In part one of our two-part series on the benefits of adding an account manager (AM), we discussed how AMs improve long-term customer retention by getting to know clients more thoroughly and providing a post-sale point of contact for any follow-up questions, concerns, or upgrades. But depending on your business’s scale and your customer’s needs, two types of account managers may be needed: a Technical Account Manager (TAM) and a Client Account Manager (CAM).
Here, we’ll examine these two types of account managers and the specific way that each one of them fits into your organizational structure.
CAM vs. TAM. WHAT ARE THE DIFFERENCES?
Most companies structure account management by differentiating between two types of account managers; The Client Account Manager (CAM) and the Technical Account Manager (TAM). Depending on the structure of the organization, a Client Account Manager may also be referred to as a Client or Customer Success Manager (CSM) and a Technical Account Manager could be referred to as a Virtual Chief Information Officer (VCIO).
Though these terms may denote a slight shift in responsibilities, these roles are typically defined as follows:
Client Account Manager or Client Success Manager (CAM/CSM)– A CAM/CSM takes on most of the responsibilities we mentioned in part one of our articles. They are concerned with macro-level customer satisfaction efforts, matching services with long-term customer goals, and developing healthy relationships with business leaders. They proactively seek opportunities for upselling, subscription renewals, and future partnerships. The CAM/CSM should have a comprehensive understanding of the client’s business as a whole and handle the people and marketing side of the customer equation.
Technical Account Manager (TAM) or Virtual Chief Information Officer (VCIO) – A TAM/VCIO focuses their efforts on micro-level operational customer satisfaction efforts, such as making sure clients are maximizing the benefits of the services they purchase and offering technological road mapping to forecast industry-specific technological trends and plan accordingly. They are proactive in offering recommendations based on data and research and seek to make sure the client will be consistently satisfied with their investment. TAMs or VCIOs are more technical and should have an in-depth understanding of the intricate details of their client’s day-to-day operations.
WHO NEEDS TWO TYPES OF ACCOUNT MANAGERS?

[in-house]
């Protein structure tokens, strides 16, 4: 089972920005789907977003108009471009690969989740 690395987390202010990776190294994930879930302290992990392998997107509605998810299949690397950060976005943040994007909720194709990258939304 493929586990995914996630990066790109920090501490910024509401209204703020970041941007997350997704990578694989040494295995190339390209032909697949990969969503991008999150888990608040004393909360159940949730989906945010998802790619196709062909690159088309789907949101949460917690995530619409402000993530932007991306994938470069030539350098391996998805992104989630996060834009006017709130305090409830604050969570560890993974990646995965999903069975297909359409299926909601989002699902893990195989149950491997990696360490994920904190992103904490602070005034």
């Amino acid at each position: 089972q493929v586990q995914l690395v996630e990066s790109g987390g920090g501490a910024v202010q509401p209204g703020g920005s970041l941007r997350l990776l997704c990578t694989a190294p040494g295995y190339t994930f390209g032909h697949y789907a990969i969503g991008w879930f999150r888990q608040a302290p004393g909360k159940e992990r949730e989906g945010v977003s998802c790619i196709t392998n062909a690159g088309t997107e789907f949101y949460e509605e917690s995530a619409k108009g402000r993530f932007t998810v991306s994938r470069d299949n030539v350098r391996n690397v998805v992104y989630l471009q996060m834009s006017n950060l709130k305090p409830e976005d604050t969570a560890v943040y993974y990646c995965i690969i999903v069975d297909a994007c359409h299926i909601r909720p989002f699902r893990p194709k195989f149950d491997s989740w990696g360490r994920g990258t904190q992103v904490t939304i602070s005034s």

Customer satisfaction and retention may require two separate skill sets depending on the type of business you run, the scale of the companies you are selling to, and the number of accounts you are attempting to service.
To figure out if you might need two separate account managers, examine the following factors:
- Type of services you offer – Companies that offer services that are easy to utilize and implement might be okay with just one account manager. If your services require a good amount of guidance or troubleshooting, your account manager might be stretched thin in attempting to meet your client’s daily needs and ensure they are satisfied with their products or services.
- The type of customers you service – If your customers are super familiar with the services you offer and don’t need much long-term guidance, you might only need one account manager. If you sell to customers that are much less knowledgeable about the products and services you offer than you are, you may need two.
- The scale of your business – If your business is large and you are servicing a myriad of clients simultaneously, your account manager may find it challenging to stay up to speed with every aspect of your clients businesses.
- The scale of your customers’ business – Servicing more prominent companies who are implementing several services at once or on a large scale could also stretch your account manager’s resources thin, requiring you to add another.
Ultimately, whether you need one or both types of account managers will come down to how your specific organization is structured and the type and amount of attention your clients require. If you have specific questions about how to assess the amount and types of account managers you might need, feel free to reach out to OSR Manage today, and we’ll be happy to assist you in determining the proper structure.